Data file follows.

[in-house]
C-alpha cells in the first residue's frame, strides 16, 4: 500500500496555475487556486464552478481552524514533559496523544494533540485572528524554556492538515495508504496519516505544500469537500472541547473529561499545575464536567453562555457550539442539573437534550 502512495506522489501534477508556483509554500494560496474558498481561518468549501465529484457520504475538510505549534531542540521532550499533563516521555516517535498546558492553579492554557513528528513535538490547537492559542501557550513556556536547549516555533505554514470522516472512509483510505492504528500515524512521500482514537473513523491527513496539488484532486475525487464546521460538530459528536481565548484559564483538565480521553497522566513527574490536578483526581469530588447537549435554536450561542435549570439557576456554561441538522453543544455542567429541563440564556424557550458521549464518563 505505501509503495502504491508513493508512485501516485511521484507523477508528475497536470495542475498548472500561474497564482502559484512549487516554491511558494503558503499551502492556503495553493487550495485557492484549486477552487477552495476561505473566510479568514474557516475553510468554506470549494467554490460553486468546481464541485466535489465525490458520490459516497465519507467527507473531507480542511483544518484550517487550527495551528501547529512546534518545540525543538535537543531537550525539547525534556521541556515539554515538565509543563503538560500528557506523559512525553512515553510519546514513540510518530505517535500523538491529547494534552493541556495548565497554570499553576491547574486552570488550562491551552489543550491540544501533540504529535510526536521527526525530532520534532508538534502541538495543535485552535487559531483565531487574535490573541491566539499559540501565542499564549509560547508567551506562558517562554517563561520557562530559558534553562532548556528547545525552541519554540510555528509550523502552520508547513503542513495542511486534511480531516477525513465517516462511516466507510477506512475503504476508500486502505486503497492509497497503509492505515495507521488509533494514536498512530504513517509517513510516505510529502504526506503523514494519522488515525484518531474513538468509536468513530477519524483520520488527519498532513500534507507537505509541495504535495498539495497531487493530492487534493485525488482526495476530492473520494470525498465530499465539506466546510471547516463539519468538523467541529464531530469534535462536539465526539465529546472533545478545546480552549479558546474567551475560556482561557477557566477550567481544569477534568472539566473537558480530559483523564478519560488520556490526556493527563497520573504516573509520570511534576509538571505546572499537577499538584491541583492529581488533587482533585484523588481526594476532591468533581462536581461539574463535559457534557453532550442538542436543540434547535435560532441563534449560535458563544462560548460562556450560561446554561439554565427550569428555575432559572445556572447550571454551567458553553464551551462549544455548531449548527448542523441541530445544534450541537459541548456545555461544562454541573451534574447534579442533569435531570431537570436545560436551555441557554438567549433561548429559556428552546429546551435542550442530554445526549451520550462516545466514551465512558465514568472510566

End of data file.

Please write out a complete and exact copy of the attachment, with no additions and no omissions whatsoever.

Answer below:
[in-house]
C-alpha cells in the first residue's frame, strides 16, 4: 500500500496555475487556486464552478481552524514533559496523544494533540485572528524554556492538515495508504496519516505544500469537500472541547473529561499545575464536567453562555457550539442539573437534550 502512495506522489501534477508556483509554500494560496474558498481561518468549501465529484457520504475538510505549534531542540521532550499533563516521555516517535498546558492553579492554557513528528513535538490547537492559542501557550513556556536547549516555533505554514470522516472512509483510505492504528500515524512521500482514537473513523491527513496539488484532486475525487464546521460538530459528536481565548484559564483538565480521553497522566513527574490536578483526581469530588447537549435554536450561542435549570439557576456554561441538522453543544455542567429541563440564556424557550458521549464518563 505505501509503495502504491508513493508512485501516485511521484507523477508528475497536470495542475498548472500561474497564482502559484512549487516554491511558494503558503499551502492556503495553493487550495485557492484549486477552487477552495476561505473566510479568514474557516475553510468554506470549494467554490460553486468546481464541485466535489465525490458520490459516497465519507467527507473531507480542511483544518484550517487550527495551528501547529512546534518545540525543538535537543531537550525539547525534556521541556515539554515538565509543563503538560500528557506523559512525553512515553510519546514513540510518530505517535500523538491529547494534552493541556495548565497554570499553576491547574486552570488550562491551552489543550491540544501533540504529535510526536521527526525530532520534532508538534502541538495543535485552535487559531483565531487574535490573541491566539499559540501565542499564549509560547508567551506562558517562554517563561520557562530559558534553562532548556528547545525552541519554540510555528509550523502552520508547513503542513495542511486534511480531516477525513465517516462511516466507510477506512475503504476508500486502505486503497492509497497503509492505515495507521488509533494514536498512530504513517509517513510516505510529502504526506503523514494519522488515525484518531474513538468509536468513530477519524483520520488527519498532513500534507507537505509541495504535495498539495497531487493530492487534493485525488482526495476530492473520494470525498465530499465539506466546510471547516463539519468538523467541529464531530469534535462536539465526539465529546472533545478545546480552549479558546474567551475560556482561557477557566477550567481544569477534568472539566473537558480530559483523564478519560488520556490526556493527563497520573504516573509520570511534576509538571505546572499537577499538584491541583492529581488533587482533585484523588481526594476532591468533581462536581461539574463535559457534557453532550442538542436543540434547535435560532441563534449560535458563544462560548460562556450560561446554561439554565427550569428555575432559572445556572447550571454551567458553553464551551462549544455548531449548527448542523441541530445544534450541537459541548456545555461544562454541573451534574447534579442533569435531570431537570436545560436551555441557554438567549433561548429559556428552546429546551435542550442530554445526549451520550462516545466514551465512558465514568472510566